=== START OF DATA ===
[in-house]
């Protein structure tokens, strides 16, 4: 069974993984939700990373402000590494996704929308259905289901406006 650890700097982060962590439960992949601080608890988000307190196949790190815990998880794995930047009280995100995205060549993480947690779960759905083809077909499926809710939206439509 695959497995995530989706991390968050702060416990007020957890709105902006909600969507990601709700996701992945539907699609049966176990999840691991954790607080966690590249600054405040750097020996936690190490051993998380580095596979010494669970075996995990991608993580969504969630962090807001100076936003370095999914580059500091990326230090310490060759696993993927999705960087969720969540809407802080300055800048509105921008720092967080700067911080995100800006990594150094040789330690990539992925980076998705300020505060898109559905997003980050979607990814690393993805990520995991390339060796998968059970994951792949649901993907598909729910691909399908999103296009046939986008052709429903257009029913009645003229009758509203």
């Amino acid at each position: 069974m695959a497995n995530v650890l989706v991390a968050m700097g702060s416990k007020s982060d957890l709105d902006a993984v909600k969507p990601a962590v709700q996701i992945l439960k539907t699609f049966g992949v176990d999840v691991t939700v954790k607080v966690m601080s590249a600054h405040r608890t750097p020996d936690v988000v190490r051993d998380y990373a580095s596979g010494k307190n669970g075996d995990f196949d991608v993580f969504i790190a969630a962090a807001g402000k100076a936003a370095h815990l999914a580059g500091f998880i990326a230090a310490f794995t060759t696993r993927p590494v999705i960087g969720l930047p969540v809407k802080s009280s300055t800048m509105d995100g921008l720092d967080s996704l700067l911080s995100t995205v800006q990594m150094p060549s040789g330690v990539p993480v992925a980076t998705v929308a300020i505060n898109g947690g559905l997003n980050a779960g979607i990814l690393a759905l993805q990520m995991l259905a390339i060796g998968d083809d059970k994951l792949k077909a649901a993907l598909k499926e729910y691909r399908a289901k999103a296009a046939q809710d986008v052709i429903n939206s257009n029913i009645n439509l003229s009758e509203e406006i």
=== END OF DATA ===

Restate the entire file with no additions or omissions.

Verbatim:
[in-house]
């Protein structure tokens, strides 16, 4: 069974993984939700990373402000590494996704929308259905289901406006 650890700097982060962590439960992949601080608890988000307190196949790190815990998880794995930047009280995100995205060549993480947690779960759905083809077909499926809710939206439509 695959497995995530989706991390968050702060416990007020957890709105902006909600969507990601709700996701992945539907699609049966176990999840691991954790607080966690590249600054405040750097020996936690190490051993998380580095596979010494669970075996995990991608993580969504969630962090807001100076936003370095999914580059500091990326230090310490060759696993993927999705960087969720969540809407802080300055800048509105921008720092967080700067911080995100800006990594150094040789330690990539992925980076998705300020505060898109559905997003980050979607990814690393993805990520995991390339060796998968059970994951792949649901993907598909729910691909399908999103296009046939986008052709429903257009029913009645003229009758509203």
């Amino acid at each position: 069974m695959a497995n995530v650890l989706v991390a968050m700097g702060s416990k007020s982060d957890l709105d902006a993984v909600k969507p990601a962590v709700q996701i992945l439960k539907t699609f049966g992949v176990d999840v691991t939700v954790k607080v966690m601080s590249a600054h405040r608890t750097p020996d936690v988000v190490r051993d998380y990373a580095s596979g010494k307190n669970g075996d995990f196949d991608v993580f969504i790190a969630a962090a807001g402000k100076a936003a370095h815990l999914a580059g500091f998880i990326a230090a310490f794995t060759t696993r993927p590494v999705i960087g969720l930047p969540v809407k802080s009280s300055t800048m509105d995100g921008l720092d967080s996704l700067l911080s995100t995205v800006q990594m150094p060549s040789g330690v990539p993480v992925a980076t998705v929308a300020i505060n898109g947690g559905l997003n980050a779960g979607i990814l690393a759905l993805q990520m995991l259905a390339i060796g998968d083809d059970k994951l792949k077909a649901a993907l598909k499926e729910y691909r399908a289901k999103a296009a046939q809710d986008v052709i429903n939206s257009n029913i009645n439509l003229s009758e509203e406006i």